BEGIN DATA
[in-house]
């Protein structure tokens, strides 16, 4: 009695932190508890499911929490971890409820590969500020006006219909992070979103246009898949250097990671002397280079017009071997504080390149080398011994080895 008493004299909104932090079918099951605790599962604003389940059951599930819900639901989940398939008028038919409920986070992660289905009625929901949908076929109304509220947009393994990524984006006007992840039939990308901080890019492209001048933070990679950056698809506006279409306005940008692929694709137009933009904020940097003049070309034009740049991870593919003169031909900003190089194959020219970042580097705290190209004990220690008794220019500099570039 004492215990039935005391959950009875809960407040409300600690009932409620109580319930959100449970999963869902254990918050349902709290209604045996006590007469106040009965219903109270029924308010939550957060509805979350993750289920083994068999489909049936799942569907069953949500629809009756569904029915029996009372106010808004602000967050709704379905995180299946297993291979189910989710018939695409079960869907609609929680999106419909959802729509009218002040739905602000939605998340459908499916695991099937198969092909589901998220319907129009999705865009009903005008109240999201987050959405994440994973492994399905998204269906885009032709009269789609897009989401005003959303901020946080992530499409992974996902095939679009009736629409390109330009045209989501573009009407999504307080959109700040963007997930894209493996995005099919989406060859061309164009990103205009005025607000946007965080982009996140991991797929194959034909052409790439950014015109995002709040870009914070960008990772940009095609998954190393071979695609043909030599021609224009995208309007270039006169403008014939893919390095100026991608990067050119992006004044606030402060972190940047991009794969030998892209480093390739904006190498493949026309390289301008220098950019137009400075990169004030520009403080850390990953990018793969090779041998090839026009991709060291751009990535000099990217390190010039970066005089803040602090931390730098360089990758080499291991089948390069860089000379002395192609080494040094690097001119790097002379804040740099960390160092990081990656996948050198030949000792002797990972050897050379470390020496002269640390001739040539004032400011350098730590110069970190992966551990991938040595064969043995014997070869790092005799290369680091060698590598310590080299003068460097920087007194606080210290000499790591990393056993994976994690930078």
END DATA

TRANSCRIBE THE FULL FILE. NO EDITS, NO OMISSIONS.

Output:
[in-house]
């Protein structure tokens, strides 16, 4: 009695932190508890499911929490971890409820590969500020006006219909992070979103246009898949250097990671002397280079017009071997504080390149080398011994080895 008493004299909104932090079918099951605790599962604003389940059951599930819900639901989940398939008028038919409920986070992660289905009625929901949908076929109304509220947009393994990524984006006007992840039939990308901080890019492209001048933070990679950056698809506006279409306005940008692929694709137009933009904020940097003049070309034009740049991870593919003169031909900003190089194959020219970042580097705290190209004990220690008794220019500099570039 004492215990039935005391959950009875809960407040409300600690009932409620109580319930959100449970999963869902254990918050349902709290209604045996006590007469106040009965219903109270029924308010939550957060509805979350993750289920083994068999489909049936799942569907069953949500629809009756569904029915029996009372106010808004602000967050709704379905995180299946297993291979189910989710018939695409079960869907609609929680999106419909959802729509009218002040739905602000939605998340459908499916695991099937198969092909589901998220319907129009999705865009009903005008109240999201987050959405994440994973492994399905998204269906885009032709009269789609897009989401005003959303901020946080992530499409992974996902095939679009009736629409390109330009045209989501573009009407999504307080959109700040963007997930894209493996995005099919989406060859061309164009990103205009005025607000946007965080982009996140991991797929194959034909052409790439950014015109995002709040870009914070960008990772940009095609998954190393071979695609043909030599021609224009995208309007270039006169403008014939893919390095100026991608990067050119992006004044606030402060972190940047991009794969030998892209480093390739904006190498493949026309390289301008220098950019137009400075990169004030520009403080850390990953990018793969090779041998090839026009991709060291751009990535000099990217390190010039970066005089803040602090931390730098360089990758080499291991089948390069860089000379002395192609080494040094690097001119790097002379804040740099960390160092990081990656996948050198030949000792002797990972050897050379470390020496002269640390001739040539004032400011350098730590110069970190992966551990991938040595064969043995014997070869790092005799290369680091060698590598310590080299003068460097920087007194606080210290000499790591990393056993994976994690930078």